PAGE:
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African Elephant Imports Delayed

August 10, 2003|H. Josef Hebert | Associated Press Writer

WASHINGTON — A federal judge refused Friday to block two U.S. zoos from importing 11 African elephants but ordered that the shipments be delayed, pending a likely appeal.

Animal-rights groups had sued, arguing that the elephants should be left in the wild in Africa and not shipped to the Lowry Park Zoo in Tampa, Fla., and the San Diego Wild Animal Park.

U.S. District Judge John Bates said he rejected the injunction request because he considered it unlikely that the animal rights groups would prevail in their argument that the Fish and Wildlife Service acted improperly in issuing the permits.

But anticipating further legal action, Bates delayed the effect of his order and directed that the elephants remain at a wildlife sanctuary in Swaziland until Aug. 14. That would give animal-rights groups time to appeal his order, Bates said.

The elephant airlift had been scheduled to begin this weekend.

If the importation occurs, it would be the first time in 15 years that U.S. zoos have taken elephants from the wild and brought them to this country.

Orphaned in South Africa, the elephants were moved to Swaziland, where they have been in a government park since 1994. Zoo officials argued that the 11 animals, two of which are pregnant, were selected because they feared that otherwise the animals would be killed.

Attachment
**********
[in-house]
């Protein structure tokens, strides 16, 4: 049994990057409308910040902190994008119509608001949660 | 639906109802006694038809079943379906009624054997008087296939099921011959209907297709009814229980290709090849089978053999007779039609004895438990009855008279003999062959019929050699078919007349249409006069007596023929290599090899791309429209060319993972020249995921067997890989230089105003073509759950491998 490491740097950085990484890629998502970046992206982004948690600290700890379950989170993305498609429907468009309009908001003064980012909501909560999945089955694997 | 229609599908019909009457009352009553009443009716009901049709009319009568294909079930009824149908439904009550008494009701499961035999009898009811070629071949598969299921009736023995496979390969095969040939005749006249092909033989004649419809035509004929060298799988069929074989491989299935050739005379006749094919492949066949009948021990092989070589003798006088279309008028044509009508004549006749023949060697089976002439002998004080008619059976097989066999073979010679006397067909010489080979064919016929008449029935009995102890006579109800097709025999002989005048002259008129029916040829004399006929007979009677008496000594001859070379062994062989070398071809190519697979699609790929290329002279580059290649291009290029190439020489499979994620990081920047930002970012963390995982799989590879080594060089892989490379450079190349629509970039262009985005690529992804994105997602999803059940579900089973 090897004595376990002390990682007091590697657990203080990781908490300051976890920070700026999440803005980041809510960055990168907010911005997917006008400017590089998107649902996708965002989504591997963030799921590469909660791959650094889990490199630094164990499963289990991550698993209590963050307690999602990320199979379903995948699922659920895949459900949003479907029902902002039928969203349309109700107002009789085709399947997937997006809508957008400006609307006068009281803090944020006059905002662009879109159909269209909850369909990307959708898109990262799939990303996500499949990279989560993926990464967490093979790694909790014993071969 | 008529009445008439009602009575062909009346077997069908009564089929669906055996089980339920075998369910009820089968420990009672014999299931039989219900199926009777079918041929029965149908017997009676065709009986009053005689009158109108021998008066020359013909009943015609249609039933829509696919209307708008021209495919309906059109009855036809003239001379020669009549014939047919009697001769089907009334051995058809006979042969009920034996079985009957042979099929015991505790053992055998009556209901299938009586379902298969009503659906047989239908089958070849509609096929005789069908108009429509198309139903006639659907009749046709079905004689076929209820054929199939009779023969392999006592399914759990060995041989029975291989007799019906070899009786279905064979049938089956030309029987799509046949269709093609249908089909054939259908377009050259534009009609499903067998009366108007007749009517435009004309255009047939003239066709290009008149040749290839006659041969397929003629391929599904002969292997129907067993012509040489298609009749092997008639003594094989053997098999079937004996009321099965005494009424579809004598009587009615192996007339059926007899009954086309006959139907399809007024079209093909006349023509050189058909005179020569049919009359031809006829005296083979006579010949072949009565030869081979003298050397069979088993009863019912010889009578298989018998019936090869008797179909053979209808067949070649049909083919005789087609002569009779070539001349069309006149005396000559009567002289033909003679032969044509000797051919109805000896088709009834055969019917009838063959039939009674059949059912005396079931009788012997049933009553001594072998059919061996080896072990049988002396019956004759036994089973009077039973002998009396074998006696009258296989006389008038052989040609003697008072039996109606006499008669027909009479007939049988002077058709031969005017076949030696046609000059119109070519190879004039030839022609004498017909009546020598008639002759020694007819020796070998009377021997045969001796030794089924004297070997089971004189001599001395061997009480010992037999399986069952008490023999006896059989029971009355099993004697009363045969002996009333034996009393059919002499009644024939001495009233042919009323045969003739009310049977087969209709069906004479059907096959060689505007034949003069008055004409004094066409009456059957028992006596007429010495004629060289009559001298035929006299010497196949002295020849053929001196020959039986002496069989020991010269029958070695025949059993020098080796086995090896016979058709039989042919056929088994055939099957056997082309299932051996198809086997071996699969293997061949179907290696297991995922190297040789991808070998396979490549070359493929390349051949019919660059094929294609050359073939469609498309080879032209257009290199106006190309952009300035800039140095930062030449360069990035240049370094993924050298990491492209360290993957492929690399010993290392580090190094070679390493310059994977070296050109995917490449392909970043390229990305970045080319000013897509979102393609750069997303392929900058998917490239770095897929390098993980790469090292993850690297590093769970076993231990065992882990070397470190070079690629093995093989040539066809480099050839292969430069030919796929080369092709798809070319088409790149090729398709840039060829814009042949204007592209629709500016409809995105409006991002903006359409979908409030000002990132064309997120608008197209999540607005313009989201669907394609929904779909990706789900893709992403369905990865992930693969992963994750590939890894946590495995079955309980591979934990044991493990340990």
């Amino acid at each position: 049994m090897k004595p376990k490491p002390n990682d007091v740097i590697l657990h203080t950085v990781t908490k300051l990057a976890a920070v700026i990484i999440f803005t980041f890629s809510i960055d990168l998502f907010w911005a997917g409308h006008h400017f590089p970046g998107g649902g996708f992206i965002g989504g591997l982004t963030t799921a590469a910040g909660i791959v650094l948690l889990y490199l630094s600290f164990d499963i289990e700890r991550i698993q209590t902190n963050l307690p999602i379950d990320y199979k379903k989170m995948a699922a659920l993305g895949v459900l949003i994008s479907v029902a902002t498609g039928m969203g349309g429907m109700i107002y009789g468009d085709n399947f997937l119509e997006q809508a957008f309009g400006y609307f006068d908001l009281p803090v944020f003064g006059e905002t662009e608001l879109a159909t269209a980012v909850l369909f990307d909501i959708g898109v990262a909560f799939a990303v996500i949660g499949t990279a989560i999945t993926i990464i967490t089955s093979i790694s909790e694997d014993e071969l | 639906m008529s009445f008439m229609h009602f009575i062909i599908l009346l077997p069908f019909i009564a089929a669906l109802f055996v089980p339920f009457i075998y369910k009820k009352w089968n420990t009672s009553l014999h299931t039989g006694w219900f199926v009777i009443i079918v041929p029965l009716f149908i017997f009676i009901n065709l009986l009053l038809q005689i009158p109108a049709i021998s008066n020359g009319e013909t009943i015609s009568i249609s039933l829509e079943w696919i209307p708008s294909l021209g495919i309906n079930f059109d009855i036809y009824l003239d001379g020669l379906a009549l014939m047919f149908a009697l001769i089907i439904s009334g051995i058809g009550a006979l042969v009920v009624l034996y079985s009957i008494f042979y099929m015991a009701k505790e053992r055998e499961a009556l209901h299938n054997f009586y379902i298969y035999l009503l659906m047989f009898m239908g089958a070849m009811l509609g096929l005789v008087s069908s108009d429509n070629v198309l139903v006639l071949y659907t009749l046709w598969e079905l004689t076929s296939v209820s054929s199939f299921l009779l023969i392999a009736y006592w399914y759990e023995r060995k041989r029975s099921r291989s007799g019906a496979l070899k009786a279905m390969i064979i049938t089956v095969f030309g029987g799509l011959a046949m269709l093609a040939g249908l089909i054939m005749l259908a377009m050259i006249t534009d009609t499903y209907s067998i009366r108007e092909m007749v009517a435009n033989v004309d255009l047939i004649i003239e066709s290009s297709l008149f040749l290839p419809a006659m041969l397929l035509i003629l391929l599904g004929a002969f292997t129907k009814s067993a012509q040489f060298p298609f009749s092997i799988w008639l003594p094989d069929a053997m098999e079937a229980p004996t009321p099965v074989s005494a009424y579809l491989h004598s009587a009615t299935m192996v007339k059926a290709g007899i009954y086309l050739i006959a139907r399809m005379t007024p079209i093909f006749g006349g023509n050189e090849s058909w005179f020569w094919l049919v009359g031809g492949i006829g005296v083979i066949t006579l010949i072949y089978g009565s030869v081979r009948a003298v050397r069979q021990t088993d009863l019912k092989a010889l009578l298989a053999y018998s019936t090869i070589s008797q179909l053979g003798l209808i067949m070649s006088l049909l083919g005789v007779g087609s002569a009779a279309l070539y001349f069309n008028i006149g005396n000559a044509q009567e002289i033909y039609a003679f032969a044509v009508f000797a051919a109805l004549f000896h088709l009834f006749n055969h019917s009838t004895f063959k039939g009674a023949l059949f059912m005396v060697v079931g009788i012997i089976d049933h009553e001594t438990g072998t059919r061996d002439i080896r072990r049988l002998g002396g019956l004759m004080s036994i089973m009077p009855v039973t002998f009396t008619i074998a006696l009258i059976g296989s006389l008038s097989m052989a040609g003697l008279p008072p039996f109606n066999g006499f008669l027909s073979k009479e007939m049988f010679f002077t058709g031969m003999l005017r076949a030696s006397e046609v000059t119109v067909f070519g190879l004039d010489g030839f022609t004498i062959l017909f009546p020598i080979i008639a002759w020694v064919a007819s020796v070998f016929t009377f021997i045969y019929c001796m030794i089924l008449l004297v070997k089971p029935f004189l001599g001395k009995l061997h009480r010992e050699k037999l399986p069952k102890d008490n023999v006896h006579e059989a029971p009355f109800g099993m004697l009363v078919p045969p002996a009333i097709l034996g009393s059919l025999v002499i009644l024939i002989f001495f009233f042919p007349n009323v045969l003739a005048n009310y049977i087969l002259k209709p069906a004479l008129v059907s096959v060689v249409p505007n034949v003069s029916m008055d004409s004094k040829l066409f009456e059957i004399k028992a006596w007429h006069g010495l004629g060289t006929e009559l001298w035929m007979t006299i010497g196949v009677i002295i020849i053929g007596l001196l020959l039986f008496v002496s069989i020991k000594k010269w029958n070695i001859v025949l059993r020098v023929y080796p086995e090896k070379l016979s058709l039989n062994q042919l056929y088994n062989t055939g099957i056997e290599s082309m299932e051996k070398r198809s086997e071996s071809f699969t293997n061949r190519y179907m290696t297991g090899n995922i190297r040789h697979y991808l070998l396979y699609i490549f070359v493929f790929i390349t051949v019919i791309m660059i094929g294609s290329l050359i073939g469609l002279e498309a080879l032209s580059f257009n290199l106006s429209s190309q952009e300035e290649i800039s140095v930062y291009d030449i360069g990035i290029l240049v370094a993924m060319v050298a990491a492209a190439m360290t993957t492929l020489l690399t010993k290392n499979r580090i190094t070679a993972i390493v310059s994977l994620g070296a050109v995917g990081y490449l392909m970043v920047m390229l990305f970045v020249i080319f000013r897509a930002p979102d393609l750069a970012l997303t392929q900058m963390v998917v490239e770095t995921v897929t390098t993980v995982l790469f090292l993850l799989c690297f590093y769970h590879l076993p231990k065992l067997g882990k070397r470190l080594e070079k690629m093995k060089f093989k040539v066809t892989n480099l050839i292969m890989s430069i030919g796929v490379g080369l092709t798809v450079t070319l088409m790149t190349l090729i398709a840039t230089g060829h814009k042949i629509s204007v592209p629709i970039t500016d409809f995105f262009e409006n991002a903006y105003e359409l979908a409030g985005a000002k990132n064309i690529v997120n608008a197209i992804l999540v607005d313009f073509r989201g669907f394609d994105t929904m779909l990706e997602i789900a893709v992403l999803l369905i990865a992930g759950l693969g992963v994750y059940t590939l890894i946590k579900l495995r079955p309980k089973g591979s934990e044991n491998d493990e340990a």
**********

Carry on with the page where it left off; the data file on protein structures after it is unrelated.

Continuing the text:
A coalition of animal-rights groups filed the lawsuit, hoping to stop the transfer because they said the Fish and Wildlife Service's permission to import the animals for commercial purposes had violated an international treaty.

Zoo officials said that they want the elephants to promote breeding in captivity, which the animal-rights groups say isa sham.

One male and six female elephants were scheduled for delivery to the San Diego Zoo to supplement its aging elephant herd, officials said. The others, two males and two females, were destined for the Tampa zoo.

The lawsuit, filed by the Save Wild Elephants Coalition, argued that the animals were sought because young elephants "are a huge commercial draw," and attempts to breed captive elephants has been shown to be difficult.

The group, which includes People for the Ethical Treatment of Animals, the Elephant Sanctuary and others, argued that importing the African elephants violates guidelines set by the Convention on the International Trade in Endangered Species. That document prohibits transfer of such animals for commercial purposes.

The plaintiffs argued that the elephants would be better served by being moved to one of three game reserves in South Africa and Mozambique. They filed letters with the court from officials at the game reserves indicating they would accept the elephants.

U.S. zoo officials maintained the elephants would be killed if they remain in Swaziland, where the government says the national park in which they are living is becoming overcrowded by elephants.

In May, the chief executive in charge of big game parks in Swaziland wrote the U.S. agency that the Swazi government "cannot release elephants back into the wild."

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